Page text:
South Korean fiction writer Han Kang has been nominated for the 2016 Man Booker International Prize, the first time for a Korean novelist.
According to the announcement on the organizer's website Thursday, Han Kang's "The Vegetarian," translated by Deborah Smith, is among the 13 books contending for the 2016 prize.
The longlisted candidates, picked from 155 authors from 12 countries, were selected by a panel of five judges who are renowned journalists and novelists.
The annual contemporary fiction award is designed to "invite readers to share a thrilling journey of discovery across the finest fiction in translation," said Boyd Tonkin, chair of the judging panel, on the website.
"The 13 books that the judges have chosen not only feature superb writing ... from Finland to South Korea ... but our selection highlights the sheer diversity of great fiction today," he said.
Critically acclaimed and a New York Times bestseller, the novel depicts a modern-day Korean life where disturbing recurring nightmares force the heroine Yeong-hye to drop her eating habits and become a vegetarian. In a country where meat, most of the time, is the center of meals and conformity overrides individuality, her family and husband, shocked and in disbelief, regard it as an act of subversion. They try to change her mind in a forceful way, and Yeong-hye, in turn, turns more defiant and detached.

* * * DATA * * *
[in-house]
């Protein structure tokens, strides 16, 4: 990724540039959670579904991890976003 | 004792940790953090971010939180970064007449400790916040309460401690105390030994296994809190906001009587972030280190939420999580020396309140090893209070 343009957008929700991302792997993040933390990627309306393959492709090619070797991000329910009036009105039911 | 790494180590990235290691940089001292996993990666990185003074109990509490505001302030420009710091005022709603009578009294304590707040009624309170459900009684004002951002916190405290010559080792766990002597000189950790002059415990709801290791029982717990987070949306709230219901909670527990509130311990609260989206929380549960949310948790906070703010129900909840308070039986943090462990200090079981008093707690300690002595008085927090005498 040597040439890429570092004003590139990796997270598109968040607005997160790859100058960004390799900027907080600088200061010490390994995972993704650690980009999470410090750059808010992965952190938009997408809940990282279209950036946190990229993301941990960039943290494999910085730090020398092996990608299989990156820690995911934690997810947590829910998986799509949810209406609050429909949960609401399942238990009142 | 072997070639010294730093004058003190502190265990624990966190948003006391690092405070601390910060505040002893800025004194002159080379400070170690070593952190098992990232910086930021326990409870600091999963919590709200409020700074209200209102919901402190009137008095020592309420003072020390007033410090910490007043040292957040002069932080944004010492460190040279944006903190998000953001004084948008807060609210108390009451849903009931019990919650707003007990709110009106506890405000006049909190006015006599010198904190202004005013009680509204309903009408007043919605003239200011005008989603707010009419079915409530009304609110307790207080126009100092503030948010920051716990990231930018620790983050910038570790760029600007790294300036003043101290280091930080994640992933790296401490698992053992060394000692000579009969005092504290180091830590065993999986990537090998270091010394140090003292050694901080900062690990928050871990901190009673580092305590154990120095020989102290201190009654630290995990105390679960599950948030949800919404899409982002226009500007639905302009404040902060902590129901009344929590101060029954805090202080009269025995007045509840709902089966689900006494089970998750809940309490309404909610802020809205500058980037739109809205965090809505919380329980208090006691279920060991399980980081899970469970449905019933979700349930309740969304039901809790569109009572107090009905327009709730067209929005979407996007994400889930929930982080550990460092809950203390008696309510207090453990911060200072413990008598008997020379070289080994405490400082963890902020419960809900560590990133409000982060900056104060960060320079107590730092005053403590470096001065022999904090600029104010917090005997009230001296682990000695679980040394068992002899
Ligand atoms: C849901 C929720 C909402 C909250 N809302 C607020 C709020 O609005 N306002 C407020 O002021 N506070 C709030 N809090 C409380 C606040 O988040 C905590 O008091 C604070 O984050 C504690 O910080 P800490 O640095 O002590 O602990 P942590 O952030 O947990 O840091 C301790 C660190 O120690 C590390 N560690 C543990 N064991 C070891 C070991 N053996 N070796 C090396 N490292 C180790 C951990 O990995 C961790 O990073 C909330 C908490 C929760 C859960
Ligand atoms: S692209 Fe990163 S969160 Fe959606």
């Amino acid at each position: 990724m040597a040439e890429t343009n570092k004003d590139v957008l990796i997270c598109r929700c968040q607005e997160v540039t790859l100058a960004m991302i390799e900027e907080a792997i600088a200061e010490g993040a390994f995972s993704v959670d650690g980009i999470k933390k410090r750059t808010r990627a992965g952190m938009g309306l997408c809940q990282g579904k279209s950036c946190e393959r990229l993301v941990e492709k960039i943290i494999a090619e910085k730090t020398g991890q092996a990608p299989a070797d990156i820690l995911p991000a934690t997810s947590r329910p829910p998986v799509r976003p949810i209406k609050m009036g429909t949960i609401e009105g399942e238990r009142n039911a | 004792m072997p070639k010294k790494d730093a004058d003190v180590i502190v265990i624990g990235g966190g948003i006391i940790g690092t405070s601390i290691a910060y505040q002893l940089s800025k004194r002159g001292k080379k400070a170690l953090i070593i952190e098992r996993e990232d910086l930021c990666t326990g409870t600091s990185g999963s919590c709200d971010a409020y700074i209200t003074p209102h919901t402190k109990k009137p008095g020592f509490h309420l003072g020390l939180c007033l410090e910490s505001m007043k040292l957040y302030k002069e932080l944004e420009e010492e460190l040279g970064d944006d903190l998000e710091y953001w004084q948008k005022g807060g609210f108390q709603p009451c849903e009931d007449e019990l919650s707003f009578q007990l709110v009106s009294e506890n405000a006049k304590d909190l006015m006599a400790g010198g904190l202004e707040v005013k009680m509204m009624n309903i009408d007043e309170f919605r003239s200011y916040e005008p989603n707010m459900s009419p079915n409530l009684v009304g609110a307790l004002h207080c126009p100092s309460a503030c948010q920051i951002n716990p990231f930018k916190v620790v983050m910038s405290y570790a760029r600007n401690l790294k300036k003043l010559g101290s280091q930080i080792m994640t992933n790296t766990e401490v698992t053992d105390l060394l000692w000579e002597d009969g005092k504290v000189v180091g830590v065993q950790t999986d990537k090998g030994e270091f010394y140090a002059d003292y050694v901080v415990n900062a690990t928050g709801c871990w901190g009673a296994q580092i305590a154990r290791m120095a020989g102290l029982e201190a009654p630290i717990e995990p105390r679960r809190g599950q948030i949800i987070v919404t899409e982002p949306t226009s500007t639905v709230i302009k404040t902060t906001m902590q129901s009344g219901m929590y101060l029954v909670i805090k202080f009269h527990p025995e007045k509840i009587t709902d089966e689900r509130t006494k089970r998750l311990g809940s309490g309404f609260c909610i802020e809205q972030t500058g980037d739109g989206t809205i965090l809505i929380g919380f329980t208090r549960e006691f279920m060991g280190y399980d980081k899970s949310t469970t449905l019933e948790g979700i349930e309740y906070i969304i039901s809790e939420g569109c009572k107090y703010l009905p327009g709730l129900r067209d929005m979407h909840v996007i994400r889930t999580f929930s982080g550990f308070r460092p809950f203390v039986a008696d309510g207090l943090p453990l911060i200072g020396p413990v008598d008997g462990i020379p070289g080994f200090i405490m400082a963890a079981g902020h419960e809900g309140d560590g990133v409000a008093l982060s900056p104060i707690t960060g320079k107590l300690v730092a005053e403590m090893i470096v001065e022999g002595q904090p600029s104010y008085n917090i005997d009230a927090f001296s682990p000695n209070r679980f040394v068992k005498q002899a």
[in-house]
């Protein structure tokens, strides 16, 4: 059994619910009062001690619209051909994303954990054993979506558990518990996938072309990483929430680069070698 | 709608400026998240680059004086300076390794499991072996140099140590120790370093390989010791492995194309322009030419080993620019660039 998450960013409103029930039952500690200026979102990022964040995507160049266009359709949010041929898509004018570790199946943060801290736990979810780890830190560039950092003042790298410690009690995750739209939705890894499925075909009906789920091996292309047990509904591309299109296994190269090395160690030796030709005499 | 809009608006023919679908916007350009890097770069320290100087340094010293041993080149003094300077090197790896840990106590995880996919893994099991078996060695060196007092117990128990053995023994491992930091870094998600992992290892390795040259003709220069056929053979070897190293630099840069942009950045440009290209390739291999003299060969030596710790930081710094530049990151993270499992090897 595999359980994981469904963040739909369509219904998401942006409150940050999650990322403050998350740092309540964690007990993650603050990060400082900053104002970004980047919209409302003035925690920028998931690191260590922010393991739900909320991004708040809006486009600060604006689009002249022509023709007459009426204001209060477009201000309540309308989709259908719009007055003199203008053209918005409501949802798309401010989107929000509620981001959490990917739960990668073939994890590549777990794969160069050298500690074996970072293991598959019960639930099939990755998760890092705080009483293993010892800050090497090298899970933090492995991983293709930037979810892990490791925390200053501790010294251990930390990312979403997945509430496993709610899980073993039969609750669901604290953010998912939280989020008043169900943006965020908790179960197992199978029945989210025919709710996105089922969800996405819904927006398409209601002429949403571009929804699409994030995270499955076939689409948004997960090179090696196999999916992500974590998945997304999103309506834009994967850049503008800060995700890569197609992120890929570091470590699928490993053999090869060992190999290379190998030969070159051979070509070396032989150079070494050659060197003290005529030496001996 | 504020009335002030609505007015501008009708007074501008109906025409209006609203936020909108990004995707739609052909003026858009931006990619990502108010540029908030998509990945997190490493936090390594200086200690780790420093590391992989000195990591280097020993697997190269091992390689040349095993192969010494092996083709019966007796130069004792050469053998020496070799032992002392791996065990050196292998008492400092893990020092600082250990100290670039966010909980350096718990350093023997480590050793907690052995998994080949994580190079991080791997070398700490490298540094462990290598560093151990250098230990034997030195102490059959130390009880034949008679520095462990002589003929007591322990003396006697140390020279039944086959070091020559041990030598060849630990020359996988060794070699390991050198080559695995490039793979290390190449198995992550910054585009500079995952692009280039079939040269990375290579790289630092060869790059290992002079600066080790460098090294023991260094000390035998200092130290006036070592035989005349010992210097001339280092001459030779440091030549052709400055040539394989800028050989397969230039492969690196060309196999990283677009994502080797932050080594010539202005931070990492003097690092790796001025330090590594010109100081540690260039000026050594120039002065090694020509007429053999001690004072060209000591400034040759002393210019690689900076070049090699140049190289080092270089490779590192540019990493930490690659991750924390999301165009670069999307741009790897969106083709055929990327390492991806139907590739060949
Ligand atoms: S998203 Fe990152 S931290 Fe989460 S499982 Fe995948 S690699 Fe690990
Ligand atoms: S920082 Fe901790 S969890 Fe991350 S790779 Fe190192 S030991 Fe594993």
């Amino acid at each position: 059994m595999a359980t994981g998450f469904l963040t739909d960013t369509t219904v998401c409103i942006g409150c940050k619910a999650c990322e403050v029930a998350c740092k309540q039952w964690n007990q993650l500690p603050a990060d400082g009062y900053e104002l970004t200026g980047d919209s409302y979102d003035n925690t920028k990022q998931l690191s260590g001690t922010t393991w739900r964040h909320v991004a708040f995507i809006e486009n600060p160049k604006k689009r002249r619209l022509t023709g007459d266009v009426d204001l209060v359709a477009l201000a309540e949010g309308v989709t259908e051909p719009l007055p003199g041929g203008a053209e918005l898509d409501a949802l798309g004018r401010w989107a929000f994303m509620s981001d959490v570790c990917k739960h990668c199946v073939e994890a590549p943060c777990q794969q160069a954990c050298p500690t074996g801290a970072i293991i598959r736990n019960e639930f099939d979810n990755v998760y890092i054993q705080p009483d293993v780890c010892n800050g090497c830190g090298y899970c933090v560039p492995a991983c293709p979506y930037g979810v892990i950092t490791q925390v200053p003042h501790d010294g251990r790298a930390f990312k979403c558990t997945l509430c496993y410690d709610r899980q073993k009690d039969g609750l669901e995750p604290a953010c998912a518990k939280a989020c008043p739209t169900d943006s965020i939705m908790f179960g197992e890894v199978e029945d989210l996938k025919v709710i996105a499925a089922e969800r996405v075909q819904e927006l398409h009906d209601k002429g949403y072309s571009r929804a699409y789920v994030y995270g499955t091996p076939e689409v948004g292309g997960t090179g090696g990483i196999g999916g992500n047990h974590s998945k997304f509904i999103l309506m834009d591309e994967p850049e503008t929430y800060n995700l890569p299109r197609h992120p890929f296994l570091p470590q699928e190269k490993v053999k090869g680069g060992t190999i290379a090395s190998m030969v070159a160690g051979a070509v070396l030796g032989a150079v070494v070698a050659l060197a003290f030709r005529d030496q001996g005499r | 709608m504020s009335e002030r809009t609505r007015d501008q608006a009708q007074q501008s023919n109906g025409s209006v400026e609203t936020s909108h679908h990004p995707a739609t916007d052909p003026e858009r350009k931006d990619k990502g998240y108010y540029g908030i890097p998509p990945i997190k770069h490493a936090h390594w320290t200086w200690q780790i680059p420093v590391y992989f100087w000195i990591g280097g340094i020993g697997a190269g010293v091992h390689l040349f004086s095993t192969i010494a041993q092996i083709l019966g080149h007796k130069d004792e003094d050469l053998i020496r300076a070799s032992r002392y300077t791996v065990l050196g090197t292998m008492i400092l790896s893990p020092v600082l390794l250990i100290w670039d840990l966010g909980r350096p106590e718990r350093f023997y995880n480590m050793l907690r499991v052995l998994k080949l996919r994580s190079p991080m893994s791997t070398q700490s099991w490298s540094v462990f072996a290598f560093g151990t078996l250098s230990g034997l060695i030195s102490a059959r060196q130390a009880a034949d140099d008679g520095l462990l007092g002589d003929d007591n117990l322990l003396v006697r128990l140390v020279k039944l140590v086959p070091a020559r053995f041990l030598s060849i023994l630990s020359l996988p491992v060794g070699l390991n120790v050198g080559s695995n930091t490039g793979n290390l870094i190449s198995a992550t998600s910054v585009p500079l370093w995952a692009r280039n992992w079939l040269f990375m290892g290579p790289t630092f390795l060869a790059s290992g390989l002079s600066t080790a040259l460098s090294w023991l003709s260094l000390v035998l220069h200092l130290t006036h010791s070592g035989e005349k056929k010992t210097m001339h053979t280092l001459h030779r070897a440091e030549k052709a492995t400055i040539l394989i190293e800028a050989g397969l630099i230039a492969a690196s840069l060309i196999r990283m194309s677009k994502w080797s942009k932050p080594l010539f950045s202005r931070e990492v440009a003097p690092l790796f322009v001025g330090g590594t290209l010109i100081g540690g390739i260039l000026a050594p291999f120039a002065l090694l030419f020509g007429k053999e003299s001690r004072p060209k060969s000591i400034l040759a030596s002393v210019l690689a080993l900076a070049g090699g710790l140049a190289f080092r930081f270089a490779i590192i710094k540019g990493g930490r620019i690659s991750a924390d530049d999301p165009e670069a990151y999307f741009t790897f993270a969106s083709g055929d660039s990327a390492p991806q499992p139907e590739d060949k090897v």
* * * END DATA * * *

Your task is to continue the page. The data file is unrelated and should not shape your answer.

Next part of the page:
Among the 13 nominees, six books will be shortlisted on April 14, and the winner will be announced on May 16. The top prize of ￡50,000 will be equally divided and given to the author and the translator.
Separately, novelist Han is scheduled to attend the March 16-20 Paris Book Fair. At the event, Korea is the guest of honor in celebration of the 130th anniversary of diplomatic ties between South Korea and France. (Yonhap)